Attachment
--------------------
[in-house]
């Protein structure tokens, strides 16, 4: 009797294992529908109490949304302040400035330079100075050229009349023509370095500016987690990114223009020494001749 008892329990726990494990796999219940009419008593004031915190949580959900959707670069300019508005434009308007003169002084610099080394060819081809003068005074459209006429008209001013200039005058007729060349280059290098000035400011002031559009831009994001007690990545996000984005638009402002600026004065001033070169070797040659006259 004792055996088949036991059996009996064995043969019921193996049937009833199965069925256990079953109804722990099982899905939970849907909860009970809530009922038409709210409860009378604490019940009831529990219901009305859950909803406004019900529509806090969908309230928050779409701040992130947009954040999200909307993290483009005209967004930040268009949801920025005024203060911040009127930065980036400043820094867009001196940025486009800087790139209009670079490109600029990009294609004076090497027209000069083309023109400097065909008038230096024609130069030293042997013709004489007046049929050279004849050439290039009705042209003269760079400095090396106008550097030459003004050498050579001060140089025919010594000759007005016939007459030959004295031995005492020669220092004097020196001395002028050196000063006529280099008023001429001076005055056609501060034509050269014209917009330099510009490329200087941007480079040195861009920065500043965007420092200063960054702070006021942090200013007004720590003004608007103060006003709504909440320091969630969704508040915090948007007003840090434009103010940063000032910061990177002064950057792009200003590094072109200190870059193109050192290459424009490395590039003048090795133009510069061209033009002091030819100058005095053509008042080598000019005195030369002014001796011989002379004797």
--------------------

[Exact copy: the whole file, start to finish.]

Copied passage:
[in-house]
């Protein structure tokens, strides 16, 4: 009797294992529908109490949304302040400035330079100075050229009349023509370095500016987690990114223009020494001749 008892329990726990494990796999219940009419008593004031915190949580959900959707670069300019508005434009308007003169002084610099080394060819081809003068005074459209006429008209001013200039005058007729060349280059290098000035400011002031559009831009994001007690990545996000984005638009402002600026004065001033070169070797040659006259 004792055996088949036991059996009996064995043969019921193996049937009833199965069925256990079953109804722990099982899905939970849907909860009970809530009922038409709210409860009378604490019940009831529990219901009305859950909803406004019900529509806090969908309230928050779409701040992130947009954040999200909307993290483009005209967004930040268009949801920025005024203060911040009127930065980036400043820094867009001196940025486009800087790139209009670079490109600029990009294609004076090497027209000069083309023109400097065909008038230096024609130069030293042997013709004489007046049929050279004849050439290039009705042209003269760079400095090396106008550097030459003004050498050579001060140089025919010594000759007005016939007459030959004295031995005492020669220092004097020196001395002028050196000063006529280099008023001429001076005055056609501060034509050269014209917009330099510009490329200087941007480079040195861009920065500043965007420092200063960054702070006021942090200013007004720590003004608007103060006003709504909440320091969630969704508040915090948007007003840090434009103010940063000032910061990177002064950057792009200003590094072109200190870059193109050192290459424009490395590039003048090795133009510069061209033009002091030819100058005095053509008042080598000019005195030369002014001796011989002379004797």